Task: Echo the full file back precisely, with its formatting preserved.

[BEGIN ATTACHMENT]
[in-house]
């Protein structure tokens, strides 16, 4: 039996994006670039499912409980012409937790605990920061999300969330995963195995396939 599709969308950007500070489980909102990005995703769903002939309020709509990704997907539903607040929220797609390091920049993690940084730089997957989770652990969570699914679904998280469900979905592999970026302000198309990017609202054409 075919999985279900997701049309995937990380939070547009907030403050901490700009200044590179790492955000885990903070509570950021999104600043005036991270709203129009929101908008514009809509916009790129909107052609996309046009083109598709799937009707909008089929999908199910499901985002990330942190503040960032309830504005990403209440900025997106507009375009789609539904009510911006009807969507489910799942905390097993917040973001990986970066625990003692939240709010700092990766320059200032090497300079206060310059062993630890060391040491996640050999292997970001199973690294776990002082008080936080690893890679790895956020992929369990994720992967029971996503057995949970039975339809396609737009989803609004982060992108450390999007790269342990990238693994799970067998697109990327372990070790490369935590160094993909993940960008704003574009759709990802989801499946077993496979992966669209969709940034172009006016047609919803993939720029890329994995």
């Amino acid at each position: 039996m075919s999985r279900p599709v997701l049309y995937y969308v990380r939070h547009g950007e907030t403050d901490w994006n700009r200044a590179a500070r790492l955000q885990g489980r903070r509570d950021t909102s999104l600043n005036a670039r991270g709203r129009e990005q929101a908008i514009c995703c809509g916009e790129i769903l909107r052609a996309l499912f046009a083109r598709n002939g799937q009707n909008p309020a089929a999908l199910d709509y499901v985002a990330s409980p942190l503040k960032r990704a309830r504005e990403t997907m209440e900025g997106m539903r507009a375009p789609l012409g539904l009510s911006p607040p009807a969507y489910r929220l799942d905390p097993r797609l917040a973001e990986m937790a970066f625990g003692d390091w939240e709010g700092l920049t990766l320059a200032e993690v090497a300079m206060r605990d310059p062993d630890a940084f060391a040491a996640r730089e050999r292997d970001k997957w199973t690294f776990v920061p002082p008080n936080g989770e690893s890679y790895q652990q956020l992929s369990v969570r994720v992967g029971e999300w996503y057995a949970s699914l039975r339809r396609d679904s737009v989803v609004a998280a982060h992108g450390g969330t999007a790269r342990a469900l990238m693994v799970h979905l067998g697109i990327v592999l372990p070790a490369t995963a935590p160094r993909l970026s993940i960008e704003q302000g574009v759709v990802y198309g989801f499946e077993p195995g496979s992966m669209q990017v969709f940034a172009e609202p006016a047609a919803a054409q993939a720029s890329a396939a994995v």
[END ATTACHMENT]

[in-house]
């Protein structure tokens, strides 16, 4: 039996994006670039499912409980012409937790605990920061999300969330995963195995396939 599709969308950007500070489980909102990005995703769903002939309020709509990704997907539903607040929220797609390091920049993690940084730089997957989770652990969570699914679904998280469900979905592999970026302000198309990017609202054409 075919999985279900997701049309995937990380939070547009907030403050901490700009200044590179790492955000885990903070509570950021999104600043005036991270709203129009929101908008514009809509916009790129909107052609996309046009083109598709799937009707909008089929999908199910499901985002990330942190503040960032309830504005990403209440900025997106507009375009789609539904009510911006009807969507489910799942905390097993917040973001990986970066625990003692939240709010700092990766320059200032090497300079206060310059062993630890060391040491996640050999292997970001199973690294776990002082008080936080690893890679790895956020992929369990994720992967029971996503057995949970039975339809396609737009989803609004982060992108450390999007790269342990990238693994799970067998697109990327372990070790490369935590160094993909993940960008704003574009759709990802989801499946077993496979992966669209969709940034172009006016047609919803993939720029890329994995």
């Amino acid at each position: 039996m075919s999985r279900p599709v997701l049309y995937y969308v990380r939070h547009g950007e907030t403050d901490w994006n700009r200044a590179a500070r790492l955000q885990g489980r903070r509570d950021t909102s999104l600043n005036a670039r991270g709203r129009e990005q929101a908008i514009c995703c809509g916009e790129i769903l909107r052609a996309l499912f046009a083109r598709n002939g799937q009707n909008p309020a089929a999908l199910d709509y499901v985002a990330s409980p942190l503040k960032r990704a309830r504005e990403t997907m209440e900025g997106m539903r507009a375009p789609l012409g539904l009510s911006p607040p009807a969507y489910r929220l799942d905390p097993r797609l917040a973001e990986m937790a970066f625990g003692d390091w939240e709010g700092l920049t990766l320059a200032e993690v090497a300079m206060r605990d310059p062993d630890a940084f060391a040491a996640r730089e050999r292997d970001k997957w199973t690294f776990v920061p002082p008080n936080g989770e690893s890679y790895q652990q956020l992929s369990v969570r994720v992967g029971e999300w996503y057995a949970s699914l039975r339809r396609d679904s737009v989803v609004a998280a982060h992108g450390g969330t999007a790269r342990a469900l990238m693994v799970h979905l067998g697109i990327v592999l372990p070790a490369t995963a935590p160094r993909l970026s993940i960008e704003q302000g574009v759709v990802y198309g989801f499946e077993p195995g496979s992966m669209q990017v969709f940034a172009e609202p006016a047609a919803a054409q993939a720029s890329a396939a994995v």